Tag Archives: paranoid

Am I paranoid, or are you a creeper?

14 May

Image Source: http://neoexperiences.blogspot.com/2011/01/attack-of-creepers.html

Last week I stopped by Whole Foods on my way home from work to pick up dinner supplies. As is often the case, someone was conducting a wine tasting to promote a distributor’s offerings. Which explains how I found myself sipping a Spanish Tempranillo and chatting with the sales rep.

After telling me about the region in Spain where the wine came from, the rep changed gears. “I love your haircut,” she said. “Did you just come from the salon?”

Well, no. I’d actually just come from the gym. When I say I wasn’t having a good hair day, I mean it was kind of plastered to my head with sweat. Instead of insulting her taste, I simply said “thanks” and continued with the tasting. The cynic in me wondered if they’d found that flattery led to better sales.

While I sipped, she pulled out a brochure for the distributor. “I took these photos,” she told me. She then proceeded to flip through the brochure so quickly that I couldn’t actually SEE the photos that well, though  she did pause long enough to show me an unremarkable shot of a man standing in front of a group of people. “That’s the owner,” she said proudly.

I nodded with fake enthusiasm, then selected two bottles from her stash, thanked her, and moved on. A few aisles later, I had pre-buyer’s remorse and decided to only get one of the two bottles. Rather than walk back and interact with her again, I found the Spanish section of the wine shelf and set the bottle back with its peers.

Later, standing in the express checkout line that snakes its way back through the food bar and baked goods, I felt a tug on my sleeve. It was the woman from the tasting table. Apparently she’d abandoned her post. “Can I get a photo of you with the wine?” she asked. A weird request, but my first reaction was, “Crap. She’s going to bust me for putting the bottle back!”

Instead, I said, “Sure,” and picked up the bottle from my basket.

“No,” she said. “The other one.”

DAYUM. It seemed like a lot of effort to shame a customer for returning a bottle of wine, but I couldn’t imagine any other motive. “Sorry,” I offered. “I actually changed my mind on that bottle. I decided to just get the other one you offered.”

Without missing a beat, she said, “Oh, well, then… let’s do a photo with that one, I guess.”

Gamely, I lifted it clear of my basket and smiled.

“Can you hold it up next to your face?” she prodded.

So I did, trading looks with the people around me in line, as we all established that this lady was nuts.

I figured there was some other reason she actually wanted a photo of me. I don’t think it was because she liked my hair or wanted to show her boss that she’d sold a bottle of wine. My theory is that I look like someone she knows and she wanted proof to share with them – so she tried to construct  a plausible explanation for taking my photo.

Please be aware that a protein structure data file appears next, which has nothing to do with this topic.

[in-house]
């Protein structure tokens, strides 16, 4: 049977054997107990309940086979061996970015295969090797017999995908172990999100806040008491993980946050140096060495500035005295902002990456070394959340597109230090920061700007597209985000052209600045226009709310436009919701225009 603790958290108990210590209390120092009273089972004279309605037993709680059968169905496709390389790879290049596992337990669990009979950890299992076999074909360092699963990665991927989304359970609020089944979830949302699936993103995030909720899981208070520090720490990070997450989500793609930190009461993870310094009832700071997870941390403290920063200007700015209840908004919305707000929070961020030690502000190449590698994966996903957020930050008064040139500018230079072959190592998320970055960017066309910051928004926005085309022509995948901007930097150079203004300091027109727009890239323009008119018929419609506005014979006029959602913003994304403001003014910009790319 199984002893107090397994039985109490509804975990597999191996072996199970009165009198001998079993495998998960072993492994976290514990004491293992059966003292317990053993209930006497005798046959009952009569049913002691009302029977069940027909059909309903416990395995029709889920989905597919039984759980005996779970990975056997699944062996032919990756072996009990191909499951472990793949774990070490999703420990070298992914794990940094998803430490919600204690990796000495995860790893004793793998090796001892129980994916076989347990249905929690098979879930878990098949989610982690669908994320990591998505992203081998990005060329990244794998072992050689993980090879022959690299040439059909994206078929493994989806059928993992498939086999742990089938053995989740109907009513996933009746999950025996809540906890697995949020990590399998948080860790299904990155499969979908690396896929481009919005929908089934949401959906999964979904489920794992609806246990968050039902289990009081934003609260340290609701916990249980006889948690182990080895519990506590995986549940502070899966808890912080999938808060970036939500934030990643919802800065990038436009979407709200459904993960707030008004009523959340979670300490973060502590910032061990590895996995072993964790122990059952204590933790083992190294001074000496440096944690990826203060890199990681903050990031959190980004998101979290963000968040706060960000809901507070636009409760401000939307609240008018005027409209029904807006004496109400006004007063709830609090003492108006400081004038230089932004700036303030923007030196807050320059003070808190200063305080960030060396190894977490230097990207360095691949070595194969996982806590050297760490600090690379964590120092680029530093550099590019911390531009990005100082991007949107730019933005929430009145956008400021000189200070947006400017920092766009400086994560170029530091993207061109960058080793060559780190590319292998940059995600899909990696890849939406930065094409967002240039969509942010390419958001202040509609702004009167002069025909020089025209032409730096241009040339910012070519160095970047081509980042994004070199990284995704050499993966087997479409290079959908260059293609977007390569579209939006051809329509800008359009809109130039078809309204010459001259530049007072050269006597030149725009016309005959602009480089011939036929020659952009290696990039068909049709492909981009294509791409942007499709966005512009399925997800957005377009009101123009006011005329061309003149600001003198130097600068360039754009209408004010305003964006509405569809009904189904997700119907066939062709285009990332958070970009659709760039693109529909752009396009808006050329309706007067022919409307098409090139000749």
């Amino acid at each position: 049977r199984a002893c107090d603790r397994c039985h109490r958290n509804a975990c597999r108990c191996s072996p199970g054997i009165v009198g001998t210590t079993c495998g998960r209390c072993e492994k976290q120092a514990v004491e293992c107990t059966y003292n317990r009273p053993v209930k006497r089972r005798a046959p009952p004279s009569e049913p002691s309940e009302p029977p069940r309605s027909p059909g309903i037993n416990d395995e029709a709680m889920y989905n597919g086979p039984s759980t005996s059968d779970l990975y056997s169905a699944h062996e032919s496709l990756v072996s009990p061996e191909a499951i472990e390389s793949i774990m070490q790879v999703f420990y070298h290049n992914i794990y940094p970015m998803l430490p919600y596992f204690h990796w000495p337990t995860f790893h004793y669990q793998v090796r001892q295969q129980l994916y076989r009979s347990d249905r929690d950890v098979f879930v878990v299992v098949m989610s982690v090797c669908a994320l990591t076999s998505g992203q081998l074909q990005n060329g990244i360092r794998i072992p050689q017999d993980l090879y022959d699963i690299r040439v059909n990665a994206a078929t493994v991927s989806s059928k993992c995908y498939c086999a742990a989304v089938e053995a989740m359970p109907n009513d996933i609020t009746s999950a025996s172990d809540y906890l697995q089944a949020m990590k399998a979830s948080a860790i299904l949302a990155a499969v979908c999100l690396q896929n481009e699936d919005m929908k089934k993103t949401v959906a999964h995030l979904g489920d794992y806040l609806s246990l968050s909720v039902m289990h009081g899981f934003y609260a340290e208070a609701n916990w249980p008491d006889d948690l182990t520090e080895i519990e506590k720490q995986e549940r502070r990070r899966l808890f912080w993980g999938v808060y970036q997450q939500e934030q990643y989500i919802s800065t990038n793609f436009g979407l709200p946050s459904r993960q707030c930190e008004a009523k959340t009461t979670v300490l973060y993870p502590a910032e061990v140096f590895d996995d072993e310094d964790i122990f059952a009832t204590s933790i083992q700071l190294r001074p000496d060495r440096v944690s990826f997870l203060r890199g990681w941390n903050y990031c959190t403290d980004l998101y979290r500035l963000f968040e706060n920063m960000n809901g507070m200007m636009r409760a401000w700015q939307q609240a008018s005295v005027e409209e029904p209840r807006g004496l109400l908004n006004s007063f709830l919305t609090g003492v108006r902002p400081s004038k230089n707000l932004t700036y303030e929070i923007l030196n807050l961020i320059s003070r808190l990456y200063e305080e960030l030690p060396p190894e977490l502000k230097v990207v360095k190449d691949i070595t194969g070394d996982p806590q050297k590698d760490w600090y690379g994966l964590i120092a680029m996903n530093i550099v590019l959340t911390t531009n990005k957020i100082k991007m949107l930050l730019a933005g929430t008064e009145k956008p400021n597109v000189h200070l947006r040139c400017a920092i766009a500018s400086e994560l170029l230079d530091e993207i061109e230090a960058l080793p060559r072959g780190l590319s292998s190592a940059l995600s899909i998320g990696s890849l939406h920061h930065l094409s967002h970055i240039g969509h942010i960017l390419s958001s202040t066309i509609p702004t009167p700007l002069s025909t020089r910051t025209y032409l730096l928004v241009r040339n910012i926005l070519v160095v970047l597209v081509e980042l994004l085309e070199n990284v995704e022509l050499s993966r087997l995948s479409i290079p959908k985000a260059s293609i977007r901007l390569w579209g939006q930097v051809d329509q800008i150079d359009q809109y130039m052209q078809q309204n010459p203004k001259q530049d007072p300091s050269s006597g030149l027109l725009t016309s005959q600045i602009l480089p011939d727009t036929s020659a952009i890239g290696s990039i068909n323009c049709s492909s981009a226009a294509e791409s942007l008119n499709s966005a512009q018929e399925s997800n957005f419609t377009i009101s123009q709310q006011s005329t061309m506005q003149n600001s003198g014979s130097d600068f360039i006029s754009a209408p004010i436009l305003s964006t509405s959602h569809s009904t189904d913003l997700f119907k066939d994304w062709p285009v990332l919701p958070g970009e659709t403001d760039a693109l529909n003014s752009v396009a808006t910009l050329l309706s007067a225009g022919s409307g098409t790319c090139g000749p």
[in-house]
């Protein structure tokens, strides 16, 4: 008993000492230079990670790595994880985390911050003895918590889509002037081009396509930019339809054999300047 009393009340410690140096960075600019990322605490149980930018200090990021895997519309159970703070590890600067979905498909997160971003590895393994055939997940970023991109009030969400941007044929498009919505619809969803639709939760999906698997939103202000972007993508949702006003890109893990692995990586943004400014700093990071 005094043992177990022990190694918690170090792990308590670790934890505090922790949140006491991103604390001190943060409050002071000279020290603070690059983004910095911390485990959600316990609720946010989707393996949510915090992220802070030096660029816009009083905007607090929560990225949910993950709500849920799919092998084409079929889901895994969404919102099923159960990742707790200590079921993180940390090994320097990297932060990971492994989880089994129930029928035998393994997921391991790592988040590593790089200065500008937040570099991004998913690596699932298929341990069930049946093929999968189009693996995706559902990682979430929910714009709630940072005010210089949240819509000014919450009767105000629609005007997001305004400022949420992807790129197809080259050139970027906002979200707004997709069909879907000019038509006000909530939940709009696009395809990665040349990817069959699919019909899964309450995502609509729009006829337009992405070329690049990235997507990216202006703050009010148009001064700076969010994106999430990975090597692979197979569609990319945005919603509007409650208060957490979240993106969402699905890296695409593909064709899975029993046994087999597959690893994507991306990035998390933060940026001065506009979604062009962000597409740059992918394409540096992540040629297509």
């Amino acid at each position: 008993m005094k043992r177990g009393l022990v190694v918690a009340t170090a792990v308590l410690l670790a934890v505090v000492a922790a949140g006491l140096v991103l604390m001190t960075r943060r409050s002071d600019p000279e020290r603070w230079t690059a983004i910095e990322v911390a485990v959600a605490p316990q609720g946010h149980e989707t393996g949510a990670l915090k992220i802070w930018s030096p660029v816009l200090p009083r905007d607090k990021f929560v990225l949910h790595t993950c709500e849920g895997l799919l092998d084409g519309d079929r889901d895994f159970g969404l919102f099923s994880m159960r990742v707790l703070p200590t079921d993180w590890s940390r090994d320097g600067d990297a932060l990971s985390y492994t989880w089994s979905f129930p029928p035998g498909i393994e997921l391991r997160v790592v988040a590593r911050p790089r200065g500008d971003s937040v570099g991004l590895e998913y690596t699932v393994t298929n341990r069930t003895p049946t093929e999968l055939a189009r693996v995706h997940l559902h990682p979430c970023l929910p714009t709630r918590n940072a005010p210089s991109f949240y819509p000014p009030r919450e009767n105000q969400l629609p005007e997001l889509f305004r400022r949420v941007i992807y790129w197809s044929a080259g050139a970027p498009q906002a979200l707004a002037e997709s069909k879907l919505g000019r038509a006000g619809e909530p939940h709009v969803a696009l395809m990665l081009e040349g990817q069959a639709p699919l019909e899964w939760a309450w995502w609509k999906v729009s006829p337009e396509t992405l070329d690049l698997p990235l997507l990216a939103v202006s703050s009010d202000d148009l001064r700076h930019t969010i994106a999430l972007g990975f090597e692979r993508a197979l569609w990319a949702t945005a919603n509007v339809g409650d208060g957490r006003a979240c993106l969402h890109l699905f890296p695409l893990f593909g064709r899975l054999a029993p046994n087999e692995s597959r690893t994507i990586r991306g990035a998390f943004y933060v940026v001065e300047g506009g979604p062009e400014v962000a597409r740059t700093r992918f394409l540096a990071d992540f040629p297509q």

But then I started to get paranoid that she was going to use it for some form of identity theft, though I couldn’t figure what good a snapshot of a face next to a wine bottle would do. By the time she’d gotten the photo, I was full on suspicious, so when she asked if I’d like her to send me a copy, I just looked at her, dumbfounded.

Um, no. Not giving you my email address, creeper.

And that, ladies and gentleman, is NOT how you hit your sales goals.

Wart: that’s such an ugly word.

21 Dec

Wart = Bad. Warthog = Better. Proof that bacon makes everything better.

Monday, for the first time in a long time, I headed to the pool to swim some laps. I’m pretty sure I pulled or tore a muscle in my shoulder at yoga last Thursday, so I was viewing the pool as “physical therapy” without a co-pay.

Unfortunately, I’m slightly out of practice, so when I got there I realized I hadn’t brought flipflops. Might seem like a minor detail, but when you’re swimming at an old public inner-city pool (that smells more like urine than chlorine), flipflops are actually clutch.

I sat down on the lockerroom bench and emptied my bag out, hoping that somehow, a microscopic/expandable flipflop was hidden in there. Even if there was just one – I was willing to hop. No dice. So I had to make a decision: walk the bare floor anyway, for the sake of a workout (aka physical therapy), or throw in the towel and return home?

Actually, lava would be preferable.

I decided to go for it. And as soon as I put my foot on the nasty tile floor, I swear I could feel plantar wart spores attaching themselves to the ball of my foot, much like how parasitic worms burrow through skin in Third World countries. Ack! 

When you think microbes are leeching onto you, you can’t help but look odd. And I did.